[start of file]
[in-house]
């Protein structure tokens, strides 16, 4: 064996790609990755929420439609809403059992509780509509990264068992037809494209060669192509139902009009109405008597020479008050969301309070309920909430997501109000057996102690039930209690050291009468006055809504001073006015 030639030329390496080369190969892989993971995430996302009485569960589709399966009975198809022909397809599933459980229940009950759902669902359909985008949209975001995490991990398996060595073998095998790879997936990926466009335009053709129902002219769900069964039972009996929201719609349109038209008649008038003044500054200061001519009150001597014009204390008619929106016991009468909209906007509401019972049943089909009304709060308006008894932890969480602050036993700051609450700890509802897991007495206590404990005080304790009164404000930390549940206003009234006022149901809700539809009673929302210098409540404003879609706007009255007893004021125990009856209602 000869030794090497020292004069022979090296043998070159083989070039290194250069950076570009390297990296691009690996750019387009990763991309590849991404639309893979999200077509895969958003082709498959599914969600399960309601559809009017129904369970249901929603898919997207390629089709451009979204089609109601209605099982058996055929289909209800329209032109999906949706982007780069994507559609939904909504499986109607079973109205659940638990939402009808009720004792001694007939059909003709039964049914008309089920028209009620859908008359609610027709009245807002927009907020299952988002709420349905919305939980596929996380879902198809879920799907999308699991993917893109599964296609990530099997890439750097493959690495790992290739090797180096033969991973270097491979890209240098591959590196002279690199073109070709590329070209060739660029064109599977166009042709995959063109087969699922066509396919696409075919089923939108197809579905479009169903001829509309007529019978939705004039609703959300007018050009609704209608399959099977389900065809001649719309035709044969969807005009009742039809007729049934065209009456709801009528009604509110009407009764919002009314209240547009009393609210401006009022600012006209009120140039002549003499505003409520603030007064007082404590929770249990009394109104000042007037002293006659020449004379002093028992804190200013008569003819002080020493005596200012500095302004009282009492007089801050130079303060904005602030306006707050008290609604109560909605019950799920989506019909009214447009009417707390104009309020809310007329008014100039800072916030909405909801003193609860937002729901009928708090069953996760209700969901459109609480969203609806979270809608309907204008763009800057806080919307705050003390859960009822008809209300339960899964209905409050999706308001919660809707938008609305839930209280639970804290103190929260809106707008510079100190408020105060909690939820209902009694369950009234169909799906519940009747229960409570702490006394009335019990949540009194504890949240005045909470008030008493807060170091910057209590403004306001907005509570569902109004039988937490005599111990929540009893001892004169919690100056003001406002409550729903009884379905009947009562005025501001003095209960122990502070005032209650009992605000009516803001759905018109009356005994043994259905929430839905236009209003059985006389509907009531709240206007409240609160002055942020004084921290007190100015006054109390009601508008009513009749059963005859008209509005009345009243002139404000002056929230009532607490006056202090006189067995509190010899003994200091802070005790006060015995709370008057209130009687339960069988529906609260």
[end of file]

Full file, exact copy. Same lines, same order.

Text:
[in-house]
């Protein structure tokens, strides 16, 4: 064996790609990755929420439609809403059992509780509509990264068992037809494209060669192509139902009009109405008597020479008050969301309070309920909430997501109000057996102690039930209690050291009468006055809504001073006015 030639030329390496080369190969892989993971995430996302009485569960589709399966009975198809022909397809599933459980229940009950759902669902359909985008949209975001995490991990398996060595073998095998790879997936990926466009335009053709129902002219769900069964039972009996929201719609349109038209008649008038003044500054200061001519009150001597014009204390008619929106016991009468909209906007509401019972049943089909009304709060308006008894932890969480602050036993700051609450700890509802897991007495206590404990005080304790009164404000930390549940206003009234006022149901809700539809009673929302210098409540404003879609706007009255007893004021125990009856209602 000869030794090497020292004069022979090296043998070159083989070039290194250069950076570009390297990296691009690996750019387009990763991309590849991404639309893979999200077509895969958003082709498959599914969600399960309601559809009017129904369970249901929603898919997207390629089709451009979204089609109601209605099982058996055929289909209800329209032109999906949706982007780069994507559609939904909504499986109607079973109205659940638990939402009808009720004792001694007939059909003709039964049914008309089920028209009620859908008359609610027709009245807002927009907020299952988002709420349905919305939980596929996380879902198809879920799907999308699991993917893109599964296609990530099997890439750097493959690495790992290739090797180096033969991973270097491979890209240098591959590196002279690199073109070709590329070209060739660029064109599977166009042709995959063109087969699922066509396919696409075919089923939108197809579905479009169903001829509309007529019978939705004039609703959300007018050009609704209608399959099977389900065809001649719309035709044969969807005009009742039809007729049934065209009456709801009528009604509110009407009764919002009314209240547009009393609210401006009022600012006209009120140039002549003499505003409520603030007064007082404590929770249990009394109104000042007037002293006659020449004379002093028992804190200013008569003819002080020493005596200012500095302004009282009492007089801050130079303060904005602030306006707050008290609604109560909605019950799920989506019909009214447009009417707390104009309020809310007329008014100039800072916030909405909801003193609860937002729901009928708090069953996760209700969901459109609480969203609806979270809608309907204008763009800057806080919307705050003390859960009822008809209300339960899964209905409050999706308001919660809707938008609305839930209280639970804290103190929260809106707008510079100190408020105060909690939820209902009694369950009234169909799906519940009747229960409570702490006394009335019990949540009194504890949240005045909470008030008493807060170091910057209590403004306001907005509570569902109004039988937490005599111990929540009893001892004169919690100056003001406002409550729903009884379905009947009562005025501001003095209960122990502070005032209650009992605000009516803001759905018109009356005994043994259905929430839905236009209003059985006389509907009531709240206007409240609160002055942020004084921290007190100015006054109390009601508008009513009749059963005859008209509005009345009243002139404000002056929230009532607490006056202090006189067995509190010899003994200091802070005790006060015995709370008057209130009687339960069988529906609260």